Read part 1 first!
A week later Gordon, Joe, and I met at the Thavenet Machine Company in Pawcatuck. The company is now run by Skip’s son Erik Thavenet, the fourth generation of Thavenet machinists. We entered the shop and saw massive machines gleaming in the soft light, the smell of warm machine oil filled the air. Skip greeted us and gave a quick tour. At the far end of the shop the oldest tools from the original shop still stood. Skip stopped in front of a lathe that was so finely built it gleamed like a jewel.
“This was Herman Dock’s lathe. It’s what he built all of his parts with. He gave it to my grandfather in 1921 and I still use it today.”
Skip went on to describe what happened in 1909 after the fire.
“My grandfather was in Japan taking orders for the new engine when a telegram arrived. He held it as if it was poison which it was; poison to the dream they had all shared. It read simply, ‘All lost. Return home.’ He probably wondered what could have gone wrong. When he’d left Rhode Island the company was ready to start manufacturing his new engine, an engine so revolutionary he thought it would change the world. He knew it would make Hope Valley, Rhode Island the Detroit of New England and make himself along with his partners very rich men.”
“Then the news came. There had been a fire at the Mill that started in the building where the new engine was being built. Somehow the gasoline used to fuel the new engine and stored there had ignited. The sprinkler system hadn’t been fully installed yet and the fire quickly spread. There was nothing left but a smoldering ruin. When a reporter asked his partner, Herman Dock, for a comment the reporter said Dock just shook his head, there was nothing to say. All their plans and dreams were dead.”
Skip began to move equipment out of the way and there in a dusty corner of the shop sat a large heavy engine. This was the Dock engine we had come to see, probably one of the last still in existence. “I know nothing about it,” said Skip. “It’s been in the same spot since 1950 when my grandfather died.” The fate of this engine is in doubt because Skip’s attempts to find a museum or other organization that might want it have failed.
After visiting the machine shop I continued my research. I found out that many people in Hope Valley blamed Dock for the mill fire because he was foreman at the mill during the bitter 13-month long strike. Many locals suffered and lost their jobs because of the strike. After the strike, the workforce was down from 150 men to 40 men.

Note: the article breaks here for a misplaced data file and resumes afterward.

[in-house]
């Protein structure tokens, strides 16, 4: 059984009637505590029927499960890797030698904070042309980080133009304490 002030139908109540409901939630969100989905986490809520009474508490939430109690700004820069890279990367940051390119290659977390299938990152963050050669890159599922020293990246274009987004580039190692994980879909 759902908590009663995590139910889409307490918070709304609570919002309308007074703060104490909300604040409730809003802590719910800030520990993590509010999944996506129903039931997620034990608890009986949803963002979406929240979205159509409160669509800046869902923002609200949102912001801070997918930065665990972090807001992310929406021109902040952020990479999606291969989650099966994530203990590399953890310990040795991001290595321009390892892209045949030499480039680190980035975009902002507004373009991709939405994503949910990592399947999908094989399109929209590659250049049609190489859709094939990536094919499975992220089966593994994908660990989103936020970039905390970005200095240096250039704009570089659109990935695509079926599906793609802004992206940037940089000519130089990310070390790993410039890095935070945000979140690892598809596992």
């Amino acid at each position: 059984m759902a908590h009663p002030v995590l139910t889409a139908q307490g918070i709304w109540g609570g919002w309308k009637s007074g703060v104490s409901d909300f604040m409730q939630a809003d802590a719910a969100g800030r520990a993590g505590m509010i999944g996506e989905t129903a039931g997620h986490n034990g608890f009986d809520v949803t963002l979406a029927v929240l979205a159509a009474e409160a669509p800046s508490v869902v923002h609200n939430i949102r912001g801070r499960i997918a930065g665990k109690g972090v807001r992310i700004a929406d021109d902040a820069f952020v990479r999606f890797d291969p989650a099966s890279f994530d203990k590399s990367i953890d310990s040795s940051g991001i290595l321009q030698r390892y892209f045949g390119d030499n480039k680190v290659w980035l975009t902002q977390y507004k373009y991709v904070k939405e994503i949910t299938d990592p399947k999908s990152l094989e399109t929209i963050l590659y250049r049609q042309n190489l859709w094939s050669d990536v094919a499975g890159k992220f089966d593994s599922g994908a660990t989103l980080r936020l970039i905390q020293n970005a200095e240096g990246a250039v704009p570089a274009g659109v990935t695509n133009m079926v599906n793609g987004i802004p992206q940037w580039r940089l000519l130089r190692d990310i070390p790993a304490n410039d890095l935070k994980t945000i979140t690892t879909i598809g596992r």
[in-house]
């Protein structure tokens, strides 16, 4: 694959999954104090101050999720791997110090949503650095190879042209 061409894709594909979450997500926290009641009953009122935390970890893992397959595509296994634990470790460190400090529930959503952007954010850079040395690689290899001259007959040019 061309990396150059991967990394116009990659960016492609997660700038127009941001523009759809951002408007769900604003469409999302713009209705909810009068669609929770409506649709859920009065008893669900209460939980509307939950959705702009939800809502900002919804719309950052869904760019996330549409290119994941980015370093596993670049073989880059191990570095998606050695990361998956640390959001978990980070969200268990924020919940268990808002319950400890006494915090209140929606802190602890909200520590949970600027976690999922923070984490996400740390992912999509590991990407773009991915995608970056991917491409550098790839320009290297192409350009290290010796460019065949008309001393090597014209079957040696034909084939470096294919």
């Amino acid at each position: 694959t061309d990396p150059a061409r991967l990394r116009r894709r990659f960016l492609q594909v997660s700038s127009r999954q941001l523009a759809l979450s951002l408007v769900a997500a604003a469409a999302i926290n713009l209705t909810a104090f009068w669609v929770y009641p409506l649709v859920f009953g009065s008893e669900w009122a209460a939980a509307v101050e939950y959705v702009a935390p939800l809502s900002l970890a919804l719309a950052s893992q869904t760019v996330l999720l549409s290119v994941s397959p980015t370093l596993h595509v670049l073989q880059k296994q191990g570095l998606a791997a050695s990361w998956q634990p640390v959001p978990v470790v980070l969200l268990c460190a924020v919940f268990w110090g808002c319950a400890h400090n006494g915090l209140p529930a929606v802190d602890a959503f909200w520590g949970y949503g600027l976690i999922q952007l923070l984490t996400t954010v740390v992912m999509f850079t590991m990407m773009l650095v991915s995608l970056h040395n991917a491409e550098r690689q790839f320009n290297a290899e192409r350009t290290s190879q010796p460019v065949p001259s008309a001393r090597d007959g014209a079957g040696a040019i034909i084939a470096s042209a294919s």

Herman Dock disputed a report in a newspaper that said the strike was settled in favor of the union. “The company did not depart one jot from the lines originally laid down namely that we would run our own business, and employ who we pleased, without dictation from any person or union.” This statement by him could have made him and the company a target.
There were a number of reasons the fire was dubbed suspicious. First, the fire started right afternoon when most of the mill workers had left to go home for lunch. Did someone, knowing this, stay behind and start the fire? It is also alleged that the mill’s main firefighting pump had been sabotaged. I was unable to confirm this story.
The engine shop contained a large quantity of gasoline used for engine testing and although sprinklers were required for insurance they had never been completely installed. This seems odd considering a large amount of gasoline stored there. Later, the insurance companies used this fact to deny insurance claims and the mill was a total loss.
One theory about the cause of the fire was that Dock himself could have purposely started the fire to collect the insurance money. The company and Dock were in financial straits and heavily in debt from borrowing money to finance the new engine. This theory seems unlikely because the company already had signed contracts with the United States, Norway and Japan for the engines. Regardless people blamed Dock for the fire.
He was so unpopular in Hope Valley that a nursery rhyme was written about him and printed on menus at the local Wood River Inn. It read, “Hickory Dickory Dock, the fire ran up the clock. The clock struck one and down she comes, damn old Herman Dock.
Today only a small portion of the original Nichols and Langworthy Mill remains standing and the Village of Hope Valley never fully recovered. Fifty Dock engines had been destroyed in the fire and the engine that could have changed the world was never manufactured again. Herman Dock, all his dreams up in smoke, moved to Mexico and died twelve years later. His dream would die with him.